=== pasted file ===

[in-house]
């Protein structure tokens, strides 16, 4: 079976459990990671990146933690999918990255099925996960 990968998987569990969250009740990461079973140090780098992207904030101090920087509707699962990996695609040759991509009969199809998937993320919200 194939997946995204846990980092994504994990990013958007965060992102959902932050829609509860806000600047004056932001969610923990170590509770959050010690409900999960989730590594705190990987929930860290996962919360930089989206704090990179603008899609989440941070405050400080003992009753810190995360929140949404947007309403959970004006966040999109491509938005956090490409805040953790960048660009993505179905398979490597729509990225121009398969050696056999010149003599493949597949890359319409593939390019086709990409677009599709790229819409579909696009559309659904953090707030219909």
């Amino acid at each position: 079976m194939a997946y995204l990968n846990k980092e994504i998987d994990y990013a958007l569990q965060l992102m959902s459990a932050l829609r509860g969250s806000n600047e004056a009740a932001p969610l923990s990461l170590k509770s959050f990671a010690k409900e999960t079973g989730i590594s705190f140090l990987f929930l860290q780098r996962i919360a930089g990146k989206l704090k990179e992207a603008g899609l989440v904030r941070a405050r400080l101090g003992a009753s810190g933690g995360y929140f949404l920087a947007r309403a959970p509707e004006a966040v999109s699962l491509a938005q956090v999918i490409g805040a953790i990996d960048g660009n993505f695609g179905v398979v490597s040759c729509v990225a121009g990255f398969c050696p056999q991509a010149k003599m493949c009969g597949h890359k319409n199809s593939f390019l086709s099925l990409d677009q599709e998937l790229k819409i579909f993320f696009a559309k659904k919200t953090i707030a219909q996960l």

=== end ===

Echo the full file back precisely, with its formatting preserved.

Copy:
[in-house]
């Protein structure tokens, strides 16, 4: 079976459990990671990146933690999918990255099925996960 990968998987569990969250009740990461079973140090780098992207904030101090920087509707699962990996695609040759991509009969199809998937993320919200 194939997946995204846990980092994504994990990013958007965060992102959902932050829609509860806000600047004056932001969610923990170590509770959050010690409900999960989730590594705190990987929930860290996962919360930089989206704090990179603008899609989440941070405050400080003992009753810190995360929140949404947007309403959970004006966040999109491509938005956090490409805040953790960048660009993505179905398979490597729509990225121009398969050696056999010149003599493949597949890359319409593939390019086709990409677009599709790229819409579909696009559309659904953090707030219909």
């Amino acid at each position: 079976m194939a997946y995204l990968n846990k980092e994504i998987d994990y990013a958007l569990q965060l992102m959902s459990a932050l829609r509860g969250s806000n600047e004056a009740a932001p969610l923990s990461l170590k509770s959050f990671a010690k409900e999960t079973g989730i590594s705190f140090l990987f929930l860290q780098r996962i919360a930089g990146k989206l704090k990179e992207a603008g899609l989440v904030r941070a405050r400080l101090g003992a009753s810190g933690g995360y929140f949404l920087a947007r309403a959970p509707e004006a966040v999109s699962l491509a938005q956090v999918i490409g805040a953790i990996d960048g660009n993505f695609g179905v398979v490597s040759c729509v990225a121009g990255f398969c050696p056999q991509a010149k003599m493949c009969g597949h890359k319409n199809s593939f390019l086709s099925l990409d677009q599709e998937l790229k819409i579909f993320f696009a559309k659904k919200t953090i707030a219909q996960l």